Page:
Even as health and wellness trends abound in most other food categories, consumer interest in pies and cakes has not waned. The largest portion of sales is driven by private label brands, representing 38 percent of the market. While there is an increase in seasonal pie consumption during the holiday season, the trend toward more snacking has Americans wanting more indulgent options year round. To keep growing in the category, manufacturers will need to continue to innovate with fresh flavors, convenient packaging and single-serve portion sizes that appeal to today’s consumers.



The changes to pie fillings with reduced egg content were noticeable. The sensory evaluation results from panelists on the organoleptic attributes of the pie fillings tested were generally consistent with the findings of the objective analytical test results.

The areas of pie filling quality most negatively affected when eggs are removed and/or replaced, included unbaked filling viscosity, baked pie appearance and firmness.

Attributes where differences among Test samples were minimal included height, color, aroma and filling smoothness. Tasters unanimously preferred the Control to the Test formulas. Its aroma and flavor won panelists’ approval as the most acceptable pumpkin pie filling. With neither eggs nor egg replacing ingredients, the pie filling was found to be different from Control in multiple ways: it was thinner both before and after baking, exemplifying that eggs function to thicken and set pie fillings. It was also muted in aroma and flavor, demonstrating eggs’ ability to amplify flavor perception. These results imply that pie fillings made without eggs or egg replacers may be unappealing to consumers.

Pumpkin Pie Filling Visual Comparison

Made with REAL EGGS



For this study, eggs were reduced and/or removed from pumpkin pie filling formulas and replaced with commercial egg replacer products at the manufacturers’ suggested rates. The recommended whole egg replacement for pie fillings ranged from 50 to 100 percent. Six of the eight manufacturers recommended removing 100 percent of the whole eggs from pie filling formulas.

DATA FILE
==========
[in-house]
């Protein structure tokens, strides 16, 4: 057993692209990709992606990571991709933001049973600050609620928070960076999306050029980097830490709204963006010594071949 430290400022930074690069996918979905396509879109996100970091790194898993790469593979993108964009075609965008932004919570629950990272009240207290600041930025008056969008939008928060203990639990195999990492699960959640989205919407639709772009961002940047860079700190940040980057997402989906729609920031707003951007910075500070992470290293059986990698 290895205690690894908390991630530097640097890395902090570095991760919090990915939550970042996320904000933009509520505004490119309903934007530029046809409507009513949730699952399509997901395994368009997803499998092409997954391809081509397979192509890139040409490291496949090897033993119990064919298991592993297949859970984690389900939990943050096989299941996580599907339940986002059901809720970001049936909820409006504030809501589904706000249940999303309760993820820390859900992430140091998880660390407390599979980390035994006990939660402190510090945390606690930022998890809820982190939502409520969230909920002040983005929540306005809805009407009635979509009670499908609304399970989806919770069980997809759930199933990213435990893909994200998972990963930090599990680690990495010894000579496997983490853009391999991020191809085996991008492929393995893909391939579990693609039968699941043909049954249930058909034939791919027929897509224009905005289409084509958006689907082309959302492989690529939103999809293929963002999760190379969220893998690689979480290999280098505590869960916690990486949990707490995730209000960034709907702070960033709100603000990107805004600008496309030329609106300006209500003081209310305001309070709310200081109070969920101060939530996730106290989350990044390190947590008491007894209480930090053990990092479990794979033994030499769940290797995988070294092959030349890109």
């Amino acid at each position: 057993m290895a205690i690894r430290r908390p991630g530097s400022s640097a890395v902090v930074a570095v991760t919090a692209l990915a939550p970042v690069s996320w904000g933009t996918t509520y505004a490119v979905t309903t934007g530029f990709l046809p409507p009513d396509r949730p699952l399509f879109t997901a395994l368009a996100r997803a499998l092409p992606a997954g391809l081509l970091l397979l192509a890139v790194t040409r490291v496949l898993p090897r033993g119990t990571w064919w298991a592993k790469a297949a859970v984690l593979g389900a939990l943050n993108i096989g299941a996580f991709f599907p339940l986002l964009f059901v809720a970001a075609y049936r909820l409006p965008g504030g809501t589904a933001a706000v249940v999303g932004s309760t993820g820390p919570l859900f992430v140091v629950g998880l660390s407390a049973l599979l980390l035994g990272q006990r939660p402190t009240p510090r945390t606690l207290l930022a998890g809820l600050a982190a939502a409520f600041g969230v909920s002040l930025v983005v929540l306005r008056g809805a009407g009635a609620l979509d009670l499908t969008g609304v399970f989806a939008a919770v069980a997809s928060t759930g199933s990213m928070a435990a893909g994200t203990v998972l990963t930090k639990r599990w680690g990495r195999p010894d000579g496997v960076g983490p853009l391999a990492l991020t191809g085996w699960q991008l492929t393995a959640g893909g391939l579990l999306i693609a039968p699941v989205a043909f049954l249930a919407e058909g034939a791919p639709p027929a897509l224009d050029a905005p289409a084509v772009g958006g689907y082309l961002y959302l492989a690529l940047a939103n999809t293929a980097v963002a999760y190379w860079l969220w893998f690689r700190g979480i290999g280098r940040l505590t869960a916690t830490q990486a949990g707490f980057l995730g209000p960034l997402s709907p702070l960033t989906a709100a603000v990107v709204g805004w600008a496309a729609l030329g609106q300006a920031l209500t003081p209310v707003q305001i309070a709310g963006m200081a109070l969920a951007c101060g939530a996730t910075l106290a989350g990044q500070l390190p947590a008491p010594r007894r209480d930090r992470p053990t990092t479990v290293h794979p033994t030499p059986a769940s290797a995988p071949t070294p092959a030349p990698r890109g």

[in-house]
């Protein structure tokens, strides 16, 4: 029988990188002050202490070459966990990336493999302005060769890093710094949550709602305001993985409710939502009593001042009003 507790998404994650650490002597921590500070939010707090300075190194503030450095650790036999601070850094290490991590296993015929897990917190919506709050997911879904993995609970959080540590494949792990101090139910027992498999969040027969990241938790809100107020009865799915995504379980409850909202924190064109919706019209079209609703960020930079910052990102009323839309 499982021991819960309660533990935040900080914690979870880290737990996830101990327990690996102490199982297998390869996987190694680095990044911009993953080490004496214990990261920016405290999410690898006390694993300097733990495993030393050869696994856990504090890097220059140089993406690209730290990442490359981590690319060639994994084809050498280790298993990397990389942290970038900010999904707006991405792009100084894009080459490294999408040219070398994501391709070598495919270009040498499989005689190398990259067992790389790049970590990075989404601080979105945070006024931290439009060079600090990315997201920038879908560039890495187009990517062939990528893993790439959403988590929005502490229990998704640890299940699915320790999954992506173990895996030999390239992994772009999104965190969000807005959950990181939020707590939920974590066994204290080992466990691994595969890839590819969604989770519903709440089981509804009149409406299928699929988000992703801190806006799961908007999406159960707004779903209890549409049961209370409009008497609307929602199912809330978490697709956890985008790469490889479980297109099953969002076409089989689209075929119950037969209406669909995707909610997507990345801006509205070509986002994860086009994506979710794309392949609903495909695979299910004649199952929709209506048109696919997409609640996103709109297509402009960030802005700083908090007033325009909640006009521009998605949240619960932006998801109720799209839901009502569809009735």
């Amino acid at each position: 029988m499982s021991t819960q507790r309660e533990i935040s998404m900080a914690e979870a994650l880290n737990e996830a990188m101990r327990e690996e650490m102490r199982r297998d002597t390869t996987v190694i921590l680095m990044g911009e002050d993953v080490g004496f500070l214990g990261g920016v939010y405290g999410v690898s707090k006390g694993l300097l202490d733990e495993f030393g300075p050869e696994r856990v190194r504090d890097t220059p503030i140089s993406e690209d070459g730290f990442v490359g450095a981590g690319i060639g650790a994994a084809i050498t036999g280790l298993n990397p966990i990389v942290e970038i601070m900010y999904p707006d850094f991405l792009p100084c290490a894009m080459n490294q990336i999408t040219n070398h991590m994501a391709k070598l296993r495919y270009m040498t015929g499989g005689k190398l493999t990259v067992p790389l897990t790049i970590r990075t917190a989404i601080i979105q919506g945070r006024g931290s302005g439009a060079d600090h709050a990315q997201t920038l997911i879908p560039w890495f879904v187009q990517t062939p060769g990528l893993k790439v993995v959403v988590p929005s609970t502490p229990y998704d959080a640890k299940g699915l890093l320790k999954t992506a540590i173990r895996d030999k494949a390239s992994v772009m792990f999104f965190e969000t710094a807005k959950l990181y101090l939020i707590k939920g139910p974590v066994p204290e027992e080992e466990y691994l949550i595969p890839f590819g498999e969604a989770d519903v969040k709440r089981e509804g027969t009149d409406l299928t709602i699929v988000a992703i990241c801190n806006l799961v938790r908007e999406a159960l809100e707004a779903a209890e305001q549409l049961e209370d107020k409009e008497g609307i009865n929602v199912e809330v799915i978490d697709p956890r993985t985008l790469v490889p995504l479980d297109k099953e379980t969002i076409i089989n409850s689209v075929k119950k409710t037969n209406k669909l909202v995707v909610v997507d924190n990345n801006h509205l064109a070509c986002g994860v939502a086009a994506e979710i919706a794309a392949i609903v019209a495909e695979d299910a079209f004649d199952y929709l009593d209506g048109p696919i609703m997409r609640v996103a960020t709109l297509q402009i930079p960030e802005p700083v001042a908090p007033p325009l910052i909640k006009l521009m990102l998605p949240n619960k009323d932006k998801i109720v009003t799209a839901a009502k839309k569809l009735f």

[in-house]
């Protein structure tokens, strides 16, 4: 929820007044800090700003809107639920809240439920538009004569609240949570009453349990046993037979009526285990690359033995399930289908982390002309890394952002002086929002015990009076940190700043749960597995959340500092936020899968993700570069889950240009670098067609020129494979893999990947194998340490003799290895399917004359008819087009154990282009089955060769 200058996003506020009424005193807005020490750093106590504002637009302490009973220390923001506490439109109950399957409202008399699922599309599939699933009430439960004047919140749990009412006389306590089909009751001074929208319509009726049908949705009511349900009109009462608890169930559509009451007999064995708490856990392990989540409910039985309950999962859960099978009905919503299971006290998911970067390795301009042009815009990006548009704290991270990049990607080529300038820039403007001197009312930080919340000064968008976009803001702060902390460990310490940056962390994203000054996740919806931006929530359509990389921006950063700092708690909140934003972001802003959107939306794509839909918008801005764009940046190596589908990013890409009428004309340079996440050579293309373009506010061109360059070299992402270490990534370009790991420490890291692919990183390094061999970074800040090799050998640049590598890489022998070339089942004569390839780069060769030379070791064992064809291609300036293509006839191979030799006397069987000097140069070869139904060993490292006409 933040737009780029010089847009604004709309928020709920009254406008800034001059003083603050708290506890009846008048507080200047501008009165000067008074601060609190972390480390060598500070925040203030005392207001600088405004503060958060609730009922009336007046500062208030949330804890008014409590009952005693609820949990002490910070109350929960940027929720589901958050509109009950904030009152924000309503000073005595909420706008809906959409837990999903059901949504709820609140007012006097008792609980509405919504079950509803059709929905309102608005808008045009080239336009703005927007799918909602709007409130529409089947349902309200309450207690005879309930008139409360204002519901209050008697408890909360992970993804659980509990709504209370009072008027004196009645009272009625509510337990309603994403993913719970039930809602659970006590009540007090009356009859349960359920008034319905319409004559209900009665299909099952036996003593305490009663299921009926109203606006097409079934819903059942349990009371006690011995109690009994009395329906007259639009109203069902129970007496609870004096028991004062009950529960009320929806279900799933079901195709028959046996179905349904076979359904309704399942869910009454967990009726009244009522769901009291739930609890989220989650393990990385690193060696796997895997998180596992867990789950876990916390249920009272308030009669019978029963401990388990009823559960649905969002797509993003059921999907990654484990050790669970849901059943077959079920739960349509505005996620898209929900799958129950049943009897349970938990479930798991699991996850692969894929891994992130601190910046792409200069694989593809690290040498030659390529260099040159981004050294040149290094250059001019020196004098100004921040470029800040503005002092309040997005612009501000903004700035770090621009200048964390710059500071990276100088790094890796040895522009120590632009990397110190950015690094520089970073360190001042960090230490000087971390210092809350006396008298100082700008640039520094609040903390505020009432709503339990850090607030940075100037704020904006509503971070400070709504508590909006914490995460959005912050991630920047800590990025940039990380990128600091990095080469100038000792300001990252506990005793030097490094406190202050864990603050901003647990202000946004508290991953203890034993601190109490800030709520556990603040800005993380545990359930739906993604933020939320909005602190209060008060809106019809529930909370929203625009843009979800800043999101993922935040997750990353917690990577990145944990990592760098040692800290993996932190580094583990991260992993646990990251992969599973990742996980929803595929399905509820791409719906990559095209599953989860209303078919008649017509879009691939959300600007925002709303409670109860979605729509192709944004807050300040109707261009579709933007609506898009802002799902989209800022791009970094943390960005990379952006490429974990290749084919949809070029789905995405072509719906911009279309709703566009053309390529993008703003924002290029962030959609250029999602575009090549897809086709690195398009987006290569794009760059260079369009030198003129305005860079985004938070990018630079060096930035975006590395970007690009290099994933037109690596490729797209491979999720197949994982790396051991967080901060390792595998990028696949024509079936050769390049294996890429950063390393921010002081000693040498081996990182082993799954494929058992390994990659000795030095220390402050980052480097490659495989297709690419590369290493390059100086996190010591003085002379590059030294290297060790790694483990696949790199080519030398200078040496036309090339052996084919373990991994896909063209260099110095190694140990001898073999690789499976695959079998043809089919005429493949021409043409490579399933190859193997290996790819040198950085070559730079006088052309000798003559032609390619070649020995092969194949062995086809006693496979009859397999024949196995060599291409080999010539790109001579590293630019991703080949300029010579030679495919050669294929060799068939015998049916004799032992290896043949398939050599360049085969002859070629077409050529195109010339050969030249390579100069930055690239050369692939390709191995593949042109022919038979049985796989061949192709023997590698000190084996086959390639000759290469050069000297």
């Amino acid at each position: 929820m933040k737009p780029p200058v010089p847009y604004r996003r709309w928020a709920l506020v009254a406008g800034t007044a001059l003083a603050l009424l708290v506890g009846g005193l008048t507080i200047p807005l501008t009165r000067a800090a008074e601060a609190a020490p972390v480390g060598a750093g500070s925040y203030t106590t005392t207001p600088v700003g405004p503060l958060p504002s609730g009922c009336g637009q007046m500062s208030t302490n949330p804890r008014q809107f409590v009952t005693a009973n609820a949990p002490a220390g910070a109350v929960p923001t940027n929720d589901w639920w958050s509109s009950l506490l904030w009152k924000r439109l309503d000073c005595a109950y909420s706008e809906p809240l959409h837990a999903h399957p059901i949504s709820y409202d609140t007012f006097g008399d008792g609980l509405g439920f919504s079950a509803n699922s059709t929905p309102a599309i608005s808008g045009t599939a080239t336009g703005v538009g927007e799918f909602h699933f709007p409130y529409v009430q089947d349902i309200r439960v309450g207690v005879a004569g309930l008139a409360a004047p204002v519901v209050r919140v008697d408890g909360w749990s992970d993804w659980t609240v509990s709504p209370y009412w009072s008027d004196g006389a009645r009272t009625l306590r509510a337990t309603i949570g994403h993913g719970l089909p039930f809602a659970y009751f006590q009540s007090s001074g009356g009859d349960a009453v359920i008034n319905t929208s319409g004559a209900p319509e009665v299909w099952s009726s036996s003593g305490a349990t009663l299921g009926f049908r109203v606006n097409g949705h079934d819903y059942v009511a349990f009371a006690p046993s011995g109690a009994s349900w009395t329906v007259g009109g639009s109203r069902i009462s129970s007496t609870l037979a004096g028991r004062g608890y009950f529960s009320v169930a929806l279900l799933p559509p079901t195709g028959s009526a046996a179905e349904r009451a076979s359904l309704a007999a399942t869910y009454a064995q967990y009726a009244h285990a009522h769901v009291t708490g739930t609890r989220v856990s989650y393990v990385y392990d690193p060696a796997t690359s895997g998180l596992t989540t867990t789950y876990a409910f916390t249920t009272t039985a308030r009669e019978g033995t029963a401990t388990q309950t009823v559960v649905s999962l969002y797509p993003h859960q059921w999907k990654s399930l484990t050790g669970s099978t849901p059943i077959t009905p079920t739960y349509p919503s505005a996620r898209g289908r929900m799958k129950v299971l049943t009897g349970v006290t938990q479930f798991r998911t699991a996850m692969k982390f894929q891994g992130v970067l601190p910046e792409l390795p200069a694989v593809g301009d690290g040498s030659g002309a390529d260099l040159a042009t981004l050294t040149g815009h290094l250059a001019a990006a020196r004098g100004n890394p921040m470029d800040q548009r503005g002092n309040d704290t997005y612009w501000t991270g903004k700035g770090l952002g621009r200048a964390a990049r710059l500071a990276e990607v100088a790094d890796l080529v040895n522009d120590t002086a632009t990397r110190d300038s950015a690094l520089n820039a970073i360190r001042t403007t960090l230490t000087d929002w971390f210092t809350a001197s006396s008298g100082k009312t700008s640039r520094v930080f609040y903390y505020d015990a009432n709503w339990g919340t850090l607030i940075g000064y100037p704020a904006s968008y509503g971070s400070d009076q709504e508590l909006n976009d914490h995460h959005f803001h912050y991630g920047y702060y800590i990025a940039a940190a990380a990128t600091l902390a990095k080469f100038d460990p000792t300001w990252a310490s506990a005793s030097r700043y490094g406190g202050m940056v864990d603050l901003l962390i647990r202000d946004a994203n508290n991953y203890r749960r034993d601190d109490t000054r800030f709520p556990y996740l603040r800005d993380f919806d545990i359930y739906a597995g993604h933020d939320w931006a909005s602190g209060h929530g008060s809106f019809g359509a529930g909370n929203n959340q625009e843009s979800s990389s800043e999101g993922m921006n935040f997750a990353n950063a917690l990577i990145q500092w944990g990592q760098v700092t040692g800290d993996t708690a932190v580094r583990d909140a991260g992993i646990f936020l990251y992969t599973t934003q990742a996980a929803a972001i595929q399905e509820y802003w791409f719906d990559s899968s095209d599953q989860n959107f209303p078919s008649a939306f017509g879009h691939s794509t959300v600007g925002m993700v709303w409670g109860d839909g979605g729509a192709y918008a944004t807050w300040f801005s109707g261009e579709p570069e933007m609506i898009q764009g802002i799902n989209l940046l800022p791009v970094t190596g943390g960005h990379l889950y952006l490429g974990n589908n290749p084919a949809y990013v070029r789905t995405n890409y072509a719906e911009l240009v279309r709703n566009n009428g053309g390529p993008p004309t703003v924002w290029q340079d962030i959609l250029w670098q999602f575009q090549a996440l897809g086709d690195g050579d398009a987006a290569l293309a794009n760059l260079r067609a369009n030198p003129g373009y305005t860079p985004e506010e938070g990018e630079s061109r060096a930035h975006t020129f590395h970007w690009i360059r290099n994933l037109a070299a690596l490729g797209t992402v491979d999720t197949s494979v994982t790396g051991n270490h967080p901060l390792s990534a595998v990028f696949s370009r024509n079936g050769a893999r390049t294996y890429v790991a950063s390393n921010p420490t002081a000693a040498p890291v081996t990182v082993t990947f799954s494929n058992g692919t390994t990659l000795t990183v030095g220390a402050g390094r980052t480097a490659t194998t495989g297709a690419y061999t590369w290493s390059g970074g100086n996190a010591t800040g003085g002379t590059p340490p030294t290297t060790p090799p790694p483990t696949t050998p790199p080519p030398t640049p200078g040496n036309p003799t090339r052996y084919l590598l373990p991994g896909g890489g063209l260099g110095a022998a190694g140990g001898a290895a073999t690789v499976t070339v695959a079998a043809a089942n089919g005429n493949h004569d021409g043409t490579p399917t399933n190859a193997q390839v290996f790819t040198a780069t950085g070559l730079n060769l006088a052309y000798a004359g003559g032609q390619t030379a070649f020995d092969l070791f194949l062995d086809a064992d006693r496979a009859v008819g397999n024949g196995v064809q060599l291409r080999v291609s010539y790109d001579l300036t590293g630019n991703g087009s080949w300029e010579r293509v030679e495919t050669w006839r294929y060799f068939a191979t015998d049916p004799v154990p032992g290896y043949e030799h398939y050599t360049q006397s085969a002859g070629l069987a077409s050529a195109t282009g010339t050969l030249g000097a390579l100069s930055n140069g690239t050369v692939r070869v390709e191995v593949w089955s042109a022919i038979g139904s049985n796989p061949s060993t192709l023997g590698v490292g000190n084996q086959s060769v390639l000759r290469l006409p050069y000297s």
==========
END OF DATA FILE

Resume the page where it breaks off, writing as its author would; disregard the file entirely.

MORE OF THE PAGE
Eight egg replacer ingredients were tested in pie filling formulas. Those tested included:

  • Blends of various ingredients, including starches, proteins, leaveners, emulsifiers, enzymes and hydrocolloids
  • Citrus Fiber
  • Algae
  • Dairy Protein


The mixing method can be as important as selecting ingredients in a formula. Pie filling is typically mixed in one stage, with the primary objectives being ingredient distribution and hydration. Excessive mixing may incorporate too much air, resulting in undesirable bubbles.

The pies were all prepared in the same conditions, in the same model equipment and on the same day. Consistent batching, mixing, portioning and cooking procedures were used to limit variables. Baking times were neither adjusted nor optimized for each Test formula, instead a standardized time and temperature setting was used to ensure each Test saw the same conditions. The filling viscosity test was performed immediately after mixing, while all other tests were done after the pies were baked and cooled on the following day.

The pumpkin pie filling samples were evaluated as follows:

Analytical Tests:
  • Filling viscosity
  • Height & shape
  • Color
  • Texture
Subjective/Sensory Tests:
  • Appearance
  • Interior color
  • Aroma
  • Texture
  • Flavor
  • Overall commentary

*This photo represents only 1 of 8 egg replacer products.

Research Summary

Pumpkin Pie Filling

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